Computational science is a multidisciplinary field that uses practical mathematical algorithms with computer science to study issues of other sciences and engineering. The scientists of computational science will combine the expertise of one or more areas in order to model and simulate real phenomena on the computers, and analyze the data from the massive data sources.
Computational science is considered as the third pillar (along with theoretical science and experimental science) in discovering knowledge and contributing significantly to the scientific and technological revolution. So far, there is an indispensable part of computational science in every aspect of life these days.
Computational science will create “virtual labs on the computer” to model and simulate most phenomena and things in life. This will save huge amounts of money and time for development in many different areas. Modeling and simulation in computational science have been used in almost all scientific and technical disciplines such as meteorology, aeronautics, mechanics, materials, astronomy, particle physics, environment, biomedicine, etc.
Computational science can be divided into many sub-disciplines such as computational mechanics, computational physics, computational mathematics, computational chemistry, computational biology, computational materials, computational statistics, etc. All these minor disciplines share the same up-to-date computational techniques, so computational science can be more widely understood as Computational Science and Engineering.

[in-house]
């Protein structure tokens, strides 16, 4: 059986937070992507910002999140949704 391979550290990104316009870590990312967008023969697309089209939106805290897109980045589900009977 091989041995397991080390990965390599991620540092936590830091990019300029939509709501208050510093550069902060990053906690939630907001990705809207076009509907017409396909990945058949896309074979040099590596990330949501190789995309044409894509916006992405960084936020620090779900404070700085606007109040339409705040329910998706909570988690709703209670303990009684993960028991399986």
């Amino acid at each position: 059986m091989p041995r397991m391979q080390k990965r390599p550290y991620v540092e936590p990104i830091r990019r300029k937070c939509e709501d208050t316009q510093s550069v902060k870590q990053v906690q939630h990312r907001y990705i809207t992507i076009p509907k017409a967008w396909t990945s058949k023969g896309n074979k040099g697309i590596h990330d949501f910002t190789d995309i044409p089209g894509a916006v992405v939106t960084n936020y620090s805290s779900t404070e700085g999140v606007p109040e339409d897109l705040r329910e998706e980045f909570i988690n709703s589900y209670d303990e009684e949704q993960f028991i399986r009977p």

The role of computational science in the 4.0 industrial revolution
- Computational science and data science are the key technologies of the present and future, as well as of the 4th industrial revolution. Computational methods and mathematical analysis used for simulation, prediction, data evaluation, analysis, risk assessment, development, and optimization can be found almost everywhere.
- Modeling, mathematics, statistics, data, and algorithms are the foundation of the digital world, which assist in connecting and blurring the boundary between the real world and the virtual world. By combining mathematical and statistical knowledge with computer science, computational science and data science will provide breakthrough solutions for our research, economics, and society. By taking advantage effectively the power of modern computational mathematics and supercomputers, we can solve increasingly complex problems in economics, finance, medicine, R&D, natural science, environmental and social issues, biomedicine and etc.
The role of computational science in other sciences